MTA Using Fewer Subway Trains This Summer, To Straphangers’ Dismay
NEW YORK (CBSNewYork) — If you think you’re seeing fewer subway trains on the “1” and “6” lines, it’s not your imagination.
The Metropolitan Transportation Authority has quietly implemented service cuts this summer. As CBS 2’s Jay Dow reports, many subway riders are angry.
WCBS 880’s Paul Murnane Goes Subterranean
A New York City subway summer slowdown is in effect — service cuts the MTA recently put into place without the public discussion that typically takes place.
“This is the one I depend on to get to work, so I wish they would go back to the way it was,” Manhattan resident Renee Black said.
Straphangers can expect about two fewer trains running per hour, and depending on the crowds, which were not too bad on Friday, the net result could lead to more crowded trains and slightly longer waits on the platform.
“No! Are you kidding me? Are you kidding? What am I gonna do about that? I guess I’ll have to walk from 14th Street. I’ll get a little more exercise,” Augie Alexander said.
As a result of the service cuts morning commuters will typically have to wait about an extra 30 seconds between 1 trains.
“Well, I absolutely do care about the fact there are going to be reduced trains, because even though there may be people I have a set schedule that I have to adhere to. I come here at the same time every day,” another Manhattan resident said.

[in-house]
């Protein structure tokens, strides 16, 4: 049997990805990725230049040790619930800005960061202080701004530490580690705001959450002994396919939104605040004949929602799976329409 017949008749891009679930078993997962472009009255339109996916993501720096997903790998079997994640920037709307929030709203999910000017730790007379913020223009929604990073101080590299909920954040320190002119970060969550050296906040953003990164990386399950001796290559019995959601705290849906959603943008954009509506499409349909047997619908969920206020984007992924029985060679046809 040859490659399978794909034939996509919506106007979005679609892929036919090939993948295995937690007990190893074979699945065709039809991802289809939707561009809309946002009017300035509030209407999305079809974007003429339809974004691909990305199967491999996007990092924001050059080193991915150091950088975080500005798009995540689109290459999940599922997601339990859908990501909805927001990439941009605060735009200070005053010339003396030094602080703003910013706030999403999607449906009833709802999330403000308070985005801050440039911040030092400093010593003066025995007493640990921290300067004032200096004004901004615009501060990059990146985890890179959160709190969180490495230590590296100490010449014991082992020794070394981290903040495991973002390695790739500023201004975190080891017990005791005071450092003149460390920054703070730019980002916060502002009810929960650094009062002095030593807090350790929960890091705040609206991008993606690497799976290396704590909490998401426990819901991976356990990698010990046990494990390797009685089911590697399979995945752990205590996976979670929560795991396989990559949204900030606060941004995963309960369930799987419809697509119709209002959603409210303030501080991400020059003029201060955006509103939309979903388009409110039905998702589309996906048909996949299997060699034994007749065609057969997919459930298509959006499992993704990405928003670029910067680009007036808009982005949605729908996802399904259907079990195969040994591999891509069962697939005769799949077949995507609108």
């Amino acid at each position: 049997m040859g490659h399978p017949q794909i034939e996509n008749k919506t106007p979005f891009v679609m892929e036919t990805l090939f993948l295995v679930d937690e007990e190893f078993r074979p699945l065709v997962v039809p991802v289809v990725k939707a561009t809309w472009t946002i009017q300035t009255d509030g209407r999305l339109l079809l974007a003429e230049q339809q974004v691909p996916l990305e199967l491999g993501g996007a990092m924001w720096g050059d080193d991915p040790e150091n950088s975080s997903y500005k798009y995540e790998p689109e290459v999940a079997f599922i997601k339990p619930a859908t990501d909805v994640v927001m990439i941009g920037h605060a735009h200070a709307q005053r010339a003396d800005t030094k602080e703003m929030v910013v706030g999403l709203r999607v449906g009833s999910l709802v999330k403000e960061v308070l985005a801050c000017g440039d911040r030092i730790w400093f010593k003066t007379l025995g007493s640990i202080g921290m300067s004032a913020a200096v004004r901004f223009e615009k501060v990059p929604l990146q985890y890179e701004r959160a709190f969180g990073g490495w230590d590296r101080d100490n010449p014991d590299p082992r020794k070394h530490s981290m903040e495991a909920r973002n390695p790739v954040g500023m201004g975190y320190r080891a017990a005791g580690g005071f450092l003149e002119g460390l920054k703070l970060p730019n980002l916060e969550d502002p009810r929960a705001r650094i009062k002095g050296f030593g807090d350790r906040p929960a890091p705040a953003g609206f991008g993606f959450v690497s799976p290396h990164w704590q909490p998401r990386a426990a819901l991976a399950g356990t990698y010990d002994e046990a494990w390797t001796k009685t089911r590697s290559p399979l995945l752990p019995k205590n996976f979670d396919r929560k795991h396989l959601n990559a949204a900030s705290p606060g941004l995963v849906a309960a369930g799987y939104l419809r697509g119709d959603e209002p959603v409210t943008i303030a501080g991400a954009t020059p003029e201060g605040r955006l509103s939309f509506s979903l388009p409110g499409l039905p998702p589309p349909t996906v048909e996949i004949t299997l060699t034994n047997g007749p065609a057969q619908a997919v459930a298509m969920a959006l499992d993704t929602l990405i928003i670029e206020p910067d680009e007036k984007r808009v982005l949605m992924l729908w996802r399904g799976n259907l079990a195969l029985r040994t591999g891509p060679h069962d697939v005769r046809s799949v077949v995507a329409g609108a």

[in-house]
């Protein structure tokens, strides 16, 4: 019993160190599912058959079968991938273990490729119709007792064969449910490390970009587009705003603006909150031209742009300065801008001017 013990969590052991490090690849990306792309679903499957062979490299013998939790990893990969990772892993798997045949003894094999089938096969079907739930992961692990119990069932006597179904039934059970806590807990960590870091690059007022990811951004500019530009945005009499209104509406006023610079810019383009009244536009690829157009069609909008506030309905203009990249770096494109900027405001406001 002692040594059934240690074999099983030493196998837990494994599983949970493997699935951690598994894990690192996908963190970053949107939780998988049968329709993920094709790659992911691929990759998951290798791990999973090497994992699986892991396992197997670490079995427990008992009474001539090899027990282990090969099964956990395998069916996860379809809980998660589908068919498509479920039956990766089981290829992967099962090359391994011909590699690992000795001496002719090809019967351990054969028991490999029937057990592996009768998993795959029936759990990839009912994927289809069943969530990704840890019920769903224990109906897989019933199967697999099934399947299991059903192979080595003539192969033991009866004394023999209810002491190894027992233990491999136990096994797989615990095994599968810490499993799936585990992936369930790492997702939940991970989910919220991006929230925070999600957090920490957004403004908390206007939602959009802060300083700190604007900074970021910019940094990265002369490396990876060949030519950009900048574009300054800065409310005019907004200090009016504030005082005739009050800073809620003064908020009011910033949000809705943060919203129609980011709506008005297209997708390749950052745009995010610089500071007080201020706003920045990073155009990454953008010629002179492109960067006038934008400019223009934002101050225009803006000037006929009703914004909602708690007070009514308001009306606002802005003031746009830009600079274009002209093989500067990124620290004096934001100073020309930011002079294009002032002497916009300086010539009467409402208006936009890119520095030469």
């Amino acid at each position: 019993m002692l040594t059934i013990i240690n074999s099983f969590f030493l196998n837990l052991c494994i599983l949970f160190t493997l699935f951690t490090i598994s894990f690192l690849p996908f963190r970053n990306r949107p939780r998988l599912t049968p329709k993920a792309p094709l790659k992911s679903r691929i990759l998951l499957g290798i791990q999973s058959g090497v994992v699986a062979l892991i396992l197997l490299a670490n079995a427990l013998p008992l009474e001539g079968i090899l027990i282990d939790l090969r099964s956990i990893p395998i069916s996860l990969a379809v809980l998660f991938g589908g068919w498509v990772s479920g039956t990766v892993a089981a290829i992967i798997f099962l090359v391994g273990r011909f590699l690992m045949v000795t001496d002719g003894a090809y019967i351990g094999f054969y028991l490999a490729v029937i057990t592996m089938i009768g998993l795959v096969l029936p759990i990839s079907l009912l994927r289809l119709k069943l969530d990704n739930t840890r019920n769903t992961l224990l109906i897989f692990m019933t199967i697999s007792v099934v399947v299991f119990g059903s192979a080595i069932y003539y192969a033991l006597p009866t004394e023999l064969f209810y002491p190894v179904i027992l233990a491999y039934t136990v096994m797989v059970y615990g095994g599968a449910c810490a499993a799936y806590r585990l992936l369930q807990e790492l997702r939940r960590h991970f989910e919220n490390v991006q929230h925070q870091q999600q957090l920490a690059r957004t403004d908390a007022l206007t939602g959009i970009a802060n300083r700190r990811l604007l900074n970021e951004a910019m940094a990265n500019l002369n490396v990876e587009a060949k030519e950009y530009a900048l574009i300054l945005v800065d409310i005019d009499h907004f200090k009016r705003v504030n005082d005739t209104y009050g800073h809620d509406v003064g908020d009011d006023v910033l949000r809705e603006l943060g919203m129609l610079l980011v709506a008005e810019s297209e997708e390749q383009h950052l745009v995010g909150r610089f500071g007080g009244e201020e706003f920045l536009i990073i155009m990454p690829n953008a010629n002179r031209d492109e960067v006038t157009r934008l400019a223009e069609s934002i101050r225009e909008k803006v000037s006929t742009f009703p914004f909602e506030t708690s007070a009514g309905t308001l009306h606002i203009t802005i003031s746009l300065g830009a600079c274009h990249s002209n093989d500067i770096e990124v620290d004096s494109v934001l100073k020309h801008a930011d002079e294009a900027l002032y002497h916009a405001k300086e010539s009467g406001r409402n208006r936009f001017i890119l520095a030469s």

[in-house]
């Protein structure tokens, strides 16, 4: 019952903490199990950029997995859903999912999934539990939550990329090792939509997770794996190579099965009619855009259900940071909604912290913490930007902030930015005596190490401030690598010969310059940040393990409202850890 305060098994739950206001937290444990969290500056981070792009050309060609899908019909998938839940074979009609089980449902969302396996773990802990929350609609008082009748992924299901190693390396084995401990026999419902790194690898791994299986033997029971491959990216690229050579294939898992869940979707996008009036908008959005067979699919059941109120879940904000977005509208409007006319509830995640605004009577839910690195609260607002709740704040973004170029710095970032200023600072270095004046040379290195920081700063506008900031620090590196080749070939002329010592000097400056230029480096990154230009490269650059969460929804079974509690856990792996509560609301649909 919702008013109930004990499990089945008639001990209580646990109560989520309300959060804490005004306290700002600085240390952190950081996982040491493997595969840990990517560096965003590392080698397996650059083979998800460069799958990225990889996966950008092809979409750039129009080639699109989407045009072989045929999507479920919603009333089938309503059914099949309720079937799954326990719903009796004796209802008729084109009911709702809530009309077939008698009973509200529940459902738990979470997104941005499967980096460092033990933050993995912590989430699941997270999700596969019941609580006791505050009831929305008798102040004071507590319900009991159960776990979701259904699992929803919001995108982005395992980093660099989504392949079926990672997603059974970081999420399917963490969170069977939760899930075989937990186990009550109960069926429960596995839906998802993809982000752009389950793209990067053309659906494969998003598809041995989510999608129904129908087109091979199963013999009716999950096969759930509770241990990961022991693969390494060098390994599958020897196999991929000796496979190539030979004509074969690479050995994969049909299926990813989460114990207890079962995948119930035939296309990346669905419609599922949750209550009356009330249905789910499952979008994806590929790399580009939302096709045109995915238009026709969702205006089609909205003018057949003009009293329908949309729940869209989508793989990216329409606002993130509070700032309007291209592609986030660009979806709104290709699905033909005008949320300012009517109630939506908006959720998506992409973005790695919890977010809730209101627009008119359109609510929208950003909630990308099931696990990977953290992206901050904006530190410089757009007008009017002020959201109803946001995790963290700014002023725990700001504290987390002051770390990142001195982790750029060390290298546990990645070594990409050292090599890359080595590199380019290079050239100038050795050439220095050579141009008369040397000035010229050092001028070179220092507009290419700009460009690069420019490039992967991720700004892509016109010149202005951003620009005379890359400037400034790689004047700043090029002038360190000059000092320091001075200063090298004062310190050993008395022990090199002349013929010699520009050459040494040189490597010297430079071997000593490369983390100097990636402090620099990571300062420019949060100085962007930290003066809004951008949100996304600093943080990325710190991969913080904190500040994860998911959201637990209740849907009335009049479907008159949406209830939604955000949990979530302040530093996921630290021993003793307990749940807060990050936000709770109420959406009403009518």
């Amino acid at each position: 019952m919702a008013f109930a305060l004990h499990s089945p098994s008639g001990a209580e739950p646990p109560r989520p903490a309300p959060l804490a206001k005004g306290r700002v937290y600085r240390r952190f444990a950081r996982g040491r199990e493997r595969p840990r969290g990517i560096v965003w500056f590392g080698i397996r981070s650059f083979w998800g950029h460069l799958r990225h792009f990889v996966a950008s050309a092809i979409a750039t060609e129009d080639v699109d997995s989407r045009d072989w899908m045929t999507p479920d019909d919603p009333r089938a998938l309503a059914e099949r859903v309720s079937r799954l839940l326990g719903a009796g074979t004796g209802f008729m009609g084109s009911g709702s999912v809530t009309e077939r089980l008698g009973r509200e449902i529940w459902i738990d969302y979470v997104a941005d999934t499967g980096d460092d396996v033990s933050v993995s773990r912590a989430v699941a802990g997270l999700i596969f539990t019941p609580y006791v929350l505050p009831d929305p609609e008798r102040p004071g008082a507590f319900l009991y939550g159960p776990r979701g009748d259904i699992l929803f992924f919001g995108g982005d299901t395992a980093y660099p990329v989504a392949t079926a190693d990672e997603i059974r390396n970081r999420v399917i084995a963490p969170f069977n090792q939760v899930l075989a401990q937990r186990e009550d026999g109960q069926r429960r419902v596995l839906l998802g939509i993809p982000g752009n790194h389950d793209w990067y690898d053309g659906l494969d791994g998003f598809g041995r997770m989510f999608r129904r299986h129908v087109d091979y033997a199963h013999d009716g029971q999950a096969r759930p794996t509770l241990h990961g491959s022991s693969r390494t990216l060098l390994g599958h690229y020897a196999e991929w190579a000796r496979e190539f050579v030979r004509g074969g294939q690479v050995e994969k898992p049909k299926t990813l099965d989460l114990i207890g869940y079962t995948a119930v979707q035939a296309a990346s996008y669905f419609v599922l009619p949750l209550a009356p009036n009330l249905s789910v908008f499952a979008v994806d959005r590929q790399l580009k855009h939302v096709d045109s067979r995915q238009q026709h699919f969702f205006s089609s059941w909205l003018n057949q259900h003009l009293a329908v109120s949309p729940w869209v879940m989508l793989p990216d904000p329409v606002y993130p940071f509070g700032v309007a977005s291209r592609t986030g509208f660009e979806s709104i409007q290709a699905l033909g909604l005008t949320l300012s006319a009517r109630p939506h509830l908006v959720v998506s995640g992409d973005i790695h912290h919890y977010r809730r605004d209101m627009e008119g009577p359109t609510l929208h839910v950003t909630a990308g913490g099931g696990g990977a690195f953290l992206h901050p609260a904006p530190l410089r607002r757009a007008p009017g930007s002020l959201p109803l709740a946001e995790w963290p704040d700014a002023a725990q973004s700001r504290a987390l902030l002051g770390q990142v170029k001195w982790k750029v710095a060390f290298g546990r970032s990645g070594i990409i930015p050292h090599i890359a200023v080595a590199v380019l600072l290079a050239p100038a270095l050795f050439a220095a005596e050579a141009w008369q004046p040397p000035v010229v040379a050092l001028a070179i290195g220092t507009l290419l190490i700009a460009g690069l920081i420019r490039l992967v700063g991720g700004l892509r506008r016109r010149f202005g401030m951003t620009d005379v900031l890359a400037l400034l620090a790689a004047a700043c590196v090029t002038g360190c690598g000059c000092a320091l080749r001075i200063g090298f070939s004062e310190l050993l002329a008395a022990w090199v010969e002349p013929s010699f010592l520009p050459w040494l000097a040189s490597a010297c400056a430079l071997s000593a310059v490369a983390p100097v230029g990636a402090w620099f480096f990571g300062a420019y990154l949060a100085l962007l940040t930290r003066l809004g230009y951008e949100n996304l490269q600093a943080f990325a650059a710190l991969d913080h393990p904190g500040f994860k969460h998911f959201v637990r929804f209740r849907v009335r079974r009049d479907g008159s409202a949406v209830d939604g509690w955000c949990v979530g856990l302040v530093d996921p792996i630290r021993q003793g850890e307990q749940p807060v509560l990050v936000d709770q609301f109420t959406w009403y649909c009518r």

“I honestly never notice the 6 line to be a light load. You can’t get a seat if you live, I like to say, up in the 60s,” rider Sean Franklin told WCBS 880 reporter Paul Murnane.
MTA spokesman Kevin Ortiz downplayed the net effect of the service cuts, telling Dow: “These are seasonal adjustments we’ve made based on declining ridership resulting from summer vacations and are similar to the seasonal adjustments we have been making along certain bus routes.”
1010 WINS’ Stan Brooks reports: The MTA’s Seasonal Adjustment
MTA officials added the service cuts also allow the system to use less energy this summer, which in turn will allow the already cash strapped agency to operate more cost-effectively.
Under the schedule change, the number of rush-hour trains on the 6 line has dropped from 23 to 21. On the 1 line, 16 trains now run during the morning rush hour, down from 18.
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